Sandboxie Settings - Firefox is included in the Software compatibility list. Within the Webbrowser settings, I have allowed direct access to Firefox bookmarks, history, cookies, passwords, phishing database, session management and the profile folder, to see if this fixed the problem, but it doesn't.


    I am not using "Run Safer" for any of the programs involved.


    I have seen multiple posts online saying that Online Armor causes problems with Sandboxie, but I haven't seen any fixes. Can anyone help me with this? I really don't want to stop using Sandboxie or Online Armor. They are both in my "indispensable" category.

  11. I run Online Armor Pro and Windows 7 64, Home Premium. I have several different user accounts on my computer, an Administrator account, which I use, a "Visitor" account, and a children's account. I would like to have Online Armor settings only available in the Administrator account, so that all the OA settings which I make apply to the non-admin users, and cannot be changed by them. Is this possible, and if it is, can someone please let me know how I can set it up.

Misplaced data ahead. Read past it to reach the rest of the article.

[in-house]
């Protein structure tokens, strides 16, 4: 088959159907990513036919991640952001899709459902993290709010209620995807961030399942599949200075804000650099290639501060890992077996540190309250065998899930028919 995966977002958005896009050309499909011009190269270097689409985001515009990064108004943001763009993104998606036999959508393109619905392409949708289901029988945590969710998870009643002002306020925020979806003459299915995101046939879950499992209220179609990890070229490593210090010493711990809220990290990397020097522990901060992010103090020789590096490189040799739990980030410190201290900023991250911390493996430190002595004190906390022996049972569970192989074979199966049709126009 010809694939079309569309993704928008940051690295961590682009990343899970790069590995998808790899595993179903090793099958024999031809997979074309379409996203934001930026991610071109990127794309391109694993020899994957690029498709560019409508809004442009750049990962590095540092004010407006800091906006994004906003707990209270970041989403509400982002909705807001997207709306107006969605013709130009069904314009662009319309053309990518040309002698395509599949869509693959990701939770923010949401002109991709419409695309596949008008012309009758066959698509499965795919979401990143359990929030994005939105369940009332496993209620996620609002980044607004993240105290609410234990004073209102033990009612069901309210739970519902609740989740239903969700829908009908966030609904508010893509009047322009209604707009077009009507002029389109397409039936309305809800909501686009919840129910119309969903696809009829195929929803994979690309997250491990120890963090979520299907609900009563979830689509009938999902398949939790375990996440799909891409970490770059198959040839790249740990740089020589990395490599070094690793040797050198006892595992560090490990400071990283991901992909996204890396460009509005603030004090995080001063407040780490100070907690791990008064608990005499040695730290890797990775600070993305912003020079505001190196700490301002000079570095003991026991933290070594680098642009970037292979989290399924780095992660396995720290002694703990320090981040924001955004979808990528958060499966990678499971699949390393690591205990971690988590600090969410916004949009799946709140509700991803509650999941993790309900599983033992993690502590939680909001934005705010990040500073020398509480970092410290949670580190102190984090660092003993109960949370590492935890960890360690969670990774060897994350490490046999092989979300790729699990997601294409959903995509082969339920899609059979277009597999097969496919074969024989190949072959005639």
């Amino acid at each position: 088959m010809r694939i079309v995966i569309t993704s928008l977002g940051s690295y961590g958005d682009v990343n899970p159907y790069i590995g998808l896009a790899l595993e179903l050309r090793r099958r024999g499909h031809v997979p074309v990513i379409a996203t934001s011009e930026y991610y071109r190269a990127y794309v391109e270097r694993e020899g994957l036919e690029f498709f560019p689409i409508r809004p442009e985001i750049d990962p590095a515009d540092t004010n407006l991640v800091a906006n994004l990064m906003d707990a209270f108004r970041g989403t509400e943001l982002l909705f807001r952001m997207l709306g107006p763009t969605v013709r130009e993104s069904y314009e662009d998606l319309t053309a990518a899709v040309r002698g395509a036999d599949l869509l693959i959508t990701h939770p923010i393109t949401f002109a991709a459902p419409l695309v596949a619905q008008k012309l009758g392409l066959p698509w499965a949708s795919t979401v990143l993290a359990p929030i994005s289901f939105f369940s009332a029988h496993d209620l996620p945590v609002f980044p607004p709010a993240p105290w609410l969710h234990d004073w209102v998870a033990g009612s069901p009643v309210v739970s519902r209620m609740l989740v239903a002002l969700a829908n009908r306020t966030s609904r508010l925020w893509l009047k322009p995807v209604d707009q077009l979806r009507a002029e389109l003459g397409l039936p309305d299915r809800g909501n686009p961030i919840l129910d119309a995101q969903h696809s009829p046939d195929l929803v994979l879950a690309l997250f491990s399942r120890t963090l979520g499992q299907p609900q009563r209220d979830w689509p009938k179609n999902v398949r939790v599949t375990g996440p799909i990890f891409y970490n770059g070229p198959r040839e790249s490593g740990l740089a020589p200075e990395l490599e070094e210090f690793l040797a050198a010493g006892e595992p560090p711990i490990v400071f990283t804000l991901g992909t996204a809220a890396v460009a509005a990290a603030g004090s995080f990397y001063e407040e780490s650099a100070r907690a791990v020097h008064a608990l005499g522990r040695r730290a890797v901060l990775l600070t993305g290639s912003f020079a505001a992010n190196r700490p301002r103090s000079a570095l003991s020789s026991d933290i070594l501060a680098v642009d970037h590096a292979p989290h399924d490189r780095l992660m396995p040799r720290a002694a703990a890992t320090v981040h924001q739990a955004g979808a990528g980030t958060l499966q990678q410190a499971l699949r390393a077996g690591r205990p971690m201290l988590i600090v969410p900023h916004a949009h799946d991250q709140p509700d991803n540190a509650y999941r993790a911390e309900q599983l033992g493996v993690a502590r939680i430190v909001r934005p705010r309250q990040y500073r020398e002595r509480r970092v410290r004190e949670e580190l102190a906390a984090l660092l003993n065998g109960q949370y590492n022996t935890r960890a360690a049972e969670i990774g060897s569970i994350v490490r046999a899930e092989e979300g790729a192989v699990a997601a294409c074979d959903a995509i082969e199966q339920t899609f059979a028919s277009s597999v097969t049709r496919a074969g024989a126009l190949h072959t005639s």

Thanks in advance.

  12. I subscribe to the Audible.com audiobook service. I have had no trouble downloading audiobooks using Audible's proprietory "Download Helper" software - OA recognised it, asked for permission and that was that. However, in order to be able to play the audible .aa files on a portable player, you have to "authorize" the player, which involves connecting it to your computer, Audible Manager then connects to the internet, downloads some software and installs permissions on the portable player. For some reason, every time I tried to do this I got an error message from Audible Manager saying "cannot connect to the server". I contacted Audible support and they told me it was probably my firewall. I was dubious, because no message from OA popped up when Audible Manager tried to connect, and all the main Audible programs (AudibleDownloadHelper.exe and Manager.exe) were "allowed" in firewall settings. However, just to be sure, I added the entire Audible program folder to exclusions, and to my surprise, Audible Manager could immediately connect to the server and I was finally able to activate my portable player.

    Can someone help me understand why OA would be blocking this access, and not give me any warning or option to allow, AND not have anything relating to Audible blocked in firewall settings?

    Windows 7 64, OA Premium

  13. Could you also upload the flashutil11e_activex.exe file to VirusTotal and post a link to the analysis?

    Also, could you get us a screenshot of the notification you are seeing that says "this file is a virus or dangerous program - it is highly recommended that you block this action"? If you don't know how to take a screenshot, then here's a link to instructions.

    Here is the Virus Total link: https://www.virustot...sis/1330559522/